The Royal Newfoundland Regiment in the First World War

After the declaration of war in August 1914, Newfoundland and Labrador quickly mobilised, and by early September 1914, the First Five Hundred (there were actually 537 of them) also known as the ‘Blue Puttees’ enlisted.24 As the last regiment to enter the conflict in Turkey, and the only troops from North America involved in Gallipoli, the Newfoundland Regiment (as it was known then) consisting of 1,076 men, landed at Kangaroo Beach on September 20 to join the 88th Brigade of the 29th Division.25 ‘Gallipoli proved a rough baptism. Thirty men were lost to Turkish gunfire, another ten to disease carried by the hordes of flies’.26

The Newfoundland Regiment’s engagement with the Turkish Army was limited. However, on November 4, Captain Donnelly, Sergeant Greene, Private Hynes, and three other men from the Newfoundland Regiment, occupied a knoll near the front of the Newfoundland line, that had been used a sniping outpost by Turkish sharp-shooters. Every attempt by the Turkish army to reclaim the position was repulsed and the location was never used again by Turkish snipers.27 The knoll became known as Caribou Hill and ‘Captain Donnelly was awarded the Military Cross, Sgt. W. M. Greene and Pte. E. Hynes received the Distinguished Conduct Medal’28 for their efforts. During the withdrawal from Gallipoli, the Newfoundland Regiment was part of the last rearguard to leave Turkey in 1916.29 Following this engagement, the Newfoundland Regiment would see extensive combat along the Western Front of Europe.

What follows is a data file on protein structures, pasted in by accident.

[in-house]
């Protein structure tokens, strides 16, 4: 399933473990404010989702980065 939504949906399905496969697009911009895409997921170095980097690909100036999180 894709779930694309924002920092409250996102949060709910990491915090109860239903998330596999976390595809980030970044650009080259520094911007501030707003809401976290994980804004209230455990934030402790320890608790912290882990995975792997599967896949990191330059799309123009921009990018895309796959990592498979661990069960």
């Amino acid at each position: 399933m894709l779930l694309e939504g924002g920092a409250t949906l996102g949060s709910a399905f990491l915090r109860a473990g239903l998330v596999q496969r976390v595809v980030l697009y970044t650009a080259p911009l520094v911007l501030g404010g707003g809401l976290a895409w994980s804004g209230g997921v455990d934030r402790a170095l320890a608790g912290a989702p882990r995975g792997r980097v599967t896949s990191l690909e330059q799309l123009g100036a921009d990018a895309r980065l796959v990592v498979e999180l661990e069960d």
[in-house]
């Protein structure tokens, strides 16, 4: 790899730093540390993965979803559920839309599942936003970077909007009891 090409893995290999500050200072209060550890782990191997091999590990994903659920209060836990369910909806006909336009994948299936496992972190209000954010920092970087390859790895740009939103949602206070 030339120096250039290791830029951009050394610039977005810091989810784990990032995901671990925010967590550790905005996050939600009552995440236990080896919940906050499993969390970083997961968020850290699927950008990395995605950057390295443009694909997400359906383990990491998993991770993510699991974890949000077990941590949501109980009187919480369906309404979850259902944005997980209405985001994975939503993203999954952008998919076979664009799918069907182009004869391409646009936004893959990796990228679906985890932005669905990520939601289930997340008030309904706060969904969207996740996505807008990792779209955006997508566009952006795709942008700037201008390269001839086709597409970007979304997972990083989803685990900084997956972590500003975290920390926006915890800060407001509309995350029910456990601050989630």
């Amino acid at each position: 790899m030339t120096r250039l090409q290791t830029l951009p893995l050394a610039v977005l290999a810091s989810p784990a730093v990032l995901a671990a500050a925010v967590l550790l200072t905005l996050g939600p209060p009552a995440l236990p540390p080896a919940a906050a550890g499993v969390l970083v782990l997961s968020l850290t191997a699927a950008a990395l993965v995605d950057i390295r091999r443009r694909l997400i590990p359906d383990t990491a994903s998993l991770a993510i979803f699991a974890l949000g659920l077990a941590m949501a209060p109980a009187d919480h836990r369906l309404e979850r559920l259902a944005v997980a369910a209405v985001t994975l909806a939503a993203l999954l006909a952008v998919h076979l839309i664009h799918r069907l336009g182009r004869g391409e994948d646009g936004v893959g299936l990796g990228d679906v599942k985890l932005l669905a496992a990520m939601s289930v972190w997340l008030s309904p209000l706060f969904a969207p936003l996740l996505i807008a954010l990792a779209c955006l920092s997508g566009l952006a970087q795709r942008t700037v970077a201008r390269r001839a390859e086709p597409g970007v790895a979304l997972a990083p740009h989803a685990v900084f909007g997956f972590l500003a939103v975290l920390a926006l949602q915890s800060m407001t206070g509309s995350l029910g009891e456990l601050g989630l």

On July 1st 1916, the Newfoundland Regiment was ‘assigned to the second wave of the British attack on the German trenches in the Beaumont-Hamel sector of the line. The attack failed and the Battalion was cut to pieces – of the 801 Newfoundlanders who took part in the assault, 710 were killed, wounded or missing by day’s end. This event, explains Major, ‘is the single greatest tragedy in the history of Newfoundland and Labrador’.30 Although, the Newfoundland Regiment, as highlighted next, would go on to fight in numerous other battles, July 1st would become so firmly embedded in Newfoundland and Labrador lore that it would become a national day of commemoration for the dominion.31

After July 1916 ‘the Newfoundland Regiment fought successfully in a number of battles during the final two years of First World War. The battalion achieved a stunning victory at Gueudecourt in October 1916, experienced further, but costly, successes at Sailly-Saillisel, Monchy-le-Preux, and Cambrai in 1917’.32 Renamed the Royal Newfoundland Regiment in 1918, the RNR was crucial to the Hundred Days Offensive by the allies, which brought an end to the war.33